scenario 1(pre bayonet Muskets)
I would think another simple reason to use musket men(with pikemen who usually wore armour, there would also be halberdier men and guys armed with Flamberges to chop of pike tips in melee if it came to that.) vs bowmen( with pike men ) the bows would not do much damage to pikemen.
scenario 2(Bayonet Muskets)
Two if two armies of equal number were to fight. 1 musket men with bayonets lets say 5000 vs 3000 crossbowmen and 2000 pike men. The Second army has reduced fire power due to having to equip some of its men with pikes. Also because the bowmen would have to group together with the pikemen it would create a massive target for artillery which by Napoleonic times was a lot more accurate than in the past. Thirdly Distance of an enemy is more important with a bow or crossbow and with smoke obscuring the field bows would suffer from less accuracy were muskets could pointed in the general direction of the enemy and would score hits as long as they were in operational distance. Muskets were so deadly by this point battles were often decide by shooting alone so pike men would have no other role than to prevent enemy cavalry from charging and would be shot to pieces, not to forget cavalry had there own guns as well with which they could now kill the pikemen with rather than risking melee.
Have you seen the armour on pikemen? especially in the 1600's, its practically well ... cloth, perfect targets for bow.
Also one your second choice your still comparing technology around 300-400 years apart, why don't we compare modern days tanks to lets say ... Cavalry of the 1600's? I wonder why the tanks would win?
Also what type of crossbows are youu talking about?:
Its a pretty powerful crossbow and considering your not wearing much anywhere as musket infantry I think the 3k crossbowmen would decimate the musketmen, the crossbow firing at 4 bolts a minute ... the muskets around 2-3, the crossbow could probably happily fire at 100m it dosn't need to be accurate, volume of fire would work well, the musket needing to get to around 60-80m to actually be accurate and due to discipline it'd be a horrible slog to walk those 20-40 meters.
Now the problem is that people think the further back you go the worse the weaponry ... problem is a weapon is still a weapon and without that armour to defend you it will kill you the same way it used to.
Do you understand that armour played a very important part in destroying the use of bow and crossbows ... without it the crossbow and longbow beat the musket hands down, yep you'd have the bayonete but really ... a longbowman would never get into that situation before you got to him ... and a sturdy peice of wood clubbing you over the head would do the trick.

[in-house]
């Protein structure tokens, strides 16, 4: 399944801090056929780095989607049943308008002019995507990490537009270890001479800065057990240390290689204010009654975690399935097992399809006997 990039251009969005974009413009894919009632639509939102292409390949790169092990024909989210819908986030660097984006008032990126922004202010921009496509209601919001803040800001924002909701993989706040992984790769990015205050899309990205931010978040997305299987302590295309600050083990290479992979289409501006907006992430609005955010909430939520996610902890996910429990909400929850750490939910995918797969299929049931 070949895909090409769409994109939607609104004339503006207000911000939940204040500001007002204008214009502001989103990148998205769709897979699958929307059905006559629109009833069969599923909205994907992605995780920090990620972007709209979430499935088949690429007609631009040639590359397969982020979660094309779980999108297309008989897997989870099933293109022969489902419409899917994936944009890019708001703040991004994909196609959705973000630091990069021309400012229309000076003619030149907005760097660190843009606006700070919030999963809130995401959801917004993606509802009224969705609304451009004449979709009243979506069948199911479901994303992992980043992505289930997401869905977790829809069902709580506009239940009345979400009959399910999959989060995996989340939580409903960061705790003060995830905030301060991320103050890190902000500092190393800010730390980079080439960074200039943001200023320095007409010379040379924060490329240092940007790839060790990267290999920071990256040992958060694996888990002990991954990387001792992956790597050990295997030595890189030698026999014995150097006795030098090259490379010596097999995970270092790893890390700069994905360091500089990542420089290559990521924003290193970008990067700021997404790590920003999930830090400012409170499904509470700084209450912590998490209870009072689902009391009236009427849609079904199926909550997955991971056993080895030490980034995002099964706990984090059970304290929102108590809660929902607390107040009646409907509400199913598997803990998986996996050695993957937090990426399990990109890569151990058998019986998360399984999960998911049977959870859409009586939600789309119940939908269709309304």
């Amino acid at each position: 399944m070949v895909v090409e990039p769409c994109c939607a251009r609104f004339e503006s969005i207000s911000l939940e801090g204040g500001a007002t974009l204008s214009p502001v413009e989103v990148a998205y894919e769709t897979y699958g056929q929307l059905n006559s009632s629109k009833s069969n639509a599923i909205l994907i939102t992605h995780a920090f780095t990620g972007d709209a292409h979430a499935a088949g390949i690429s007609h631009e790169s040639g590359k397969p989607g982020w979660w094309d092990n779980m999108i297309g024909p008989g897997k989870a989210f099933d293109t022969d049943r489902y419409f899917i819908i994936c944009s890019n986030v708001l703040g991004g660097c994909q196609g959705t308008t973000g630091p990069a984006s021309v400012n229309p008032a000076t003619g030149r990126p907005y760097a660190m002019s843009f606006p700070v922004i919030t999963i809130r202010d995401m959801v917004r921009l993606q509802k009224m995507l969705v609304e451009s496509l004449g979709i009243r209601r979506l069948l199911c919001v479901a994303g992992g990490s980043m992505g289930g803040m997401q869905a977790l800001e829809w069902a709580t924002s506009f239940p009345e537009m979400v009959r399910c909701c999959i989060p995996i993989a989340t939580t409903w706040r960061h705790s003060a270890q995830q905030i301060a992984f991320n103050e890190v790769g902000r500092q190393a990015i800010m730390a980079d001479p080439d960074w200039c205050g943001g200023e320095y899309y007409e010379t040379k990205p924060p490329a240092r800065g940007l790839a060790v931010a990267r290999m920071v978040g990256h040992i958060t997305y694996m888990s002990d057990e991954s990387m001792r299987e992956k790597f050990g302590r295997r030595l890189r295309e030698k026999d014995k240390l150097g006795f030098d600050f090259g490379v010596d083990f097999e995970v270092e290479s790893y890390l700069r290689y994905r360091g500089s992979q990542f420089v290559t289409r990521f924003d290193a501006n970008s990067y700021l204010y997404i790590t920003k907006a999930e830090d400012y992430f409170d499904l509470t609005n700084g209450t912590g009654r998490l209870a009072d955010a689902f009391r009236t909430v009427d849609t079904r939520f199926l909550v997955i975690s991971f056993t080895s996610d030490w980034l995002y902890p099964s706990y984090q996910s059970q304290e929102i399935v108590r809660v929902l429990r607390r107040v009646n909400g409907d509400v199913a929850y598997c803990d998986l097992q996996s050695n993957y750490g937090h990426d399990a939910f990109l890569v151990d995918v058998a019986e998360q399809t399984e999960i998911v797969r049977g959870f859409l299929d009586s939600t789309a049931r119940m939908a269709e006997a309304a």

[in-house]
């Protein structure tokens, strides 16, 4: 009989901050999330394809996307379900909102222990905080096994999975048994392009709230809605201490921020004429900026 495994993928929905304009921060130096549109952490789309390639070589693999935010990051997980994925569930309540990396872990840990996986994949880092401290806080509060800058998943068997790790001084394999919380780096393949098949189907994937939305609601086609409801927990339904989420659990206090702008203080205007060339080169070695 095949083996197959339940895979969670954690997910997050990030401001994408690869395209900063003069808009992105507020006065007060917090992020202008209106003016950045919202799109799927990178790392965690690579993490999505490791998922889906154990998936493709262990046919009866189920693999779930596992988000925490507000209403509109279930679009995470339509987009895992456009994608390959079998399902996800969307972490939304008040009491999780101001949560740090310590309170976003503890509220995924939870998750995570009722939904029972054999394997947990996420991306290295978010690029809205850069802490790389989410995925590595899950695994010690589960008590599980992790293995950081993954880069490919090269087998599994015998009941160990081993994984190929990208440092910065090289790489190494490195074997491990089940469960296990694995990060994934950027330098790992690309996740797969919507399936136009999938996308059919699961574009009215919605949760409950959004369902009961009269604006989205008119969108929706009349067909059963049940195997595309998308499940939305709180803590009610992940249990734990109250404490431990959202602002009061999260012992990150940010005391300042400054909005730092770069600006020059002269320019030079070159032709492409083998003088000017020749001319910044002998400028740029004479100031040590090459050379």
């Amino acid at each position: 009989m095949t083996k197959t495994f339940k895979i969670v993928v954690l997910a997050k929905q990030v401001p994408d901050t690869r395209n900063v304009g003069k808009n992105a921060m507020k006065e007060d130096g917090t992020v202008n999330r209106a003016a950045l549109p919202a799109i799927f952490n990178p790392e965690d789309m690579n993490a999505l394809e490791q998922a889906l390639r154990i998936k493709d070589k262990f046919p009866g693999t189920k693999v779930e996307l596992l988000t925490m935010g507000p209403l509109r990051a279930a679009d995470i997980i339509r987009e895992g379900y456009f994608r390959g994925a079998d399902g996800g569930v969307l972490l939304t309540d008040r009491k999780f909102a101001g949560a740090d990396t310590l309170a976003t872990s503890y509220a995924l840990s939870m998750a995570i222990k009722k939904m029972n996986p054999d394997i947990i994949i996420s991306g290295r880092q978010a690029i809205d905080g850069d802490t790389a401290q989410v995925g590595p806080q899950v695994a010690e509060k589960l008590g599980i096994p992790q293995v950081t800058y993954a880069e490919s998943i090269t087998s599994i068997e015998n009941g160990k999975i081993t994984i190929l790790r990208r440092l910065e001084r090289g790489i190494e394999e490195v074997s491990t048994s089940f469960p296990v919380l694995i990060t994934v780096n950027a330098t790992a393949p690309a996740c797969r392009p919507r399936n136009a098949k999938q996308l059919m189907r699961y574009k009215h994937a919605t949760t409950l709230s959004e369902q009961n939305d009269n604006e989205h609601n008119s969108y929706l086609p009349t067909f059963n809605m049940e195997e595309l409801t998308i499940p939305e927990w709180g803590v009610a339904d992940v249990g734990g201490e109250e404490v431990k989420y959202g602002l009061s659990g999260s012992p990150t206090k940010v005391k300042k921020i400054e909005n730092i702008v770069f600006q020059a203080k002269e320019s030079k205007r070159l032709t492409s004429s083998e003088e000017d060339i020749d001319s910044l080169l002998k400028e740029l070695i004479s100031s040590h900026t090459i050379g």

Firstly the original topic is why didn't they field mass armies of bowmen/crossbowmen in the 18th century so comparing bayoneted muskets from the 18th an early 19th century is completely relevant in order to answer the question.
And well pikemen in the 1600s did have armour. Pikemen 1500 to 1550 would wear cloth and a breastplate for the lucky ones but by the middle of the century many states kept and maintained arsenals of arms and armour to equip state levied armies. Armour only increased in quality towards the 1600s
Helmets (when worn) covered more of the head and can include visors and falling buffs. This is a continuing trend towards a full burgonet style helmet. A lot of these helmets had very large brims and a rounded skull with a small or no crest. The terminal ends of the brim would curl around like rams horns and some were hinged like a visor. Some helmets had a short spike on the top and were onion shaped. The spike was usually topped with a decorative ball with plumage coming out of it.
The breastplate at the start of this period is of the globose style that loses the Maximillian fluting and the decoration becomes plainer. At about 1540 the distinctive pigeon point and the curving embossed panel on the upper edge of the breast that is so typical of the later black and white style starts to develop.
The ever-present mail standard is just as popular and evident as in the previous two periods. The style and construction of the standard is the same as well. Plate gorgets (neck protection) are shown in woodcuts and seem to be worn with Harnisch more often.
When armour to protect the arms was worn, they would sometimes enclose the entire arm instead of the splinted type from the earlier periods. Arm vambraces were still, by and large, very rare and would have been worn by veteran (doppel) soldiers who had the money to purchase them.
Hear are links to images of 1600s and 1700s pikemen
The English Civil War (1642–1651) pikemen wore breast plate hear too.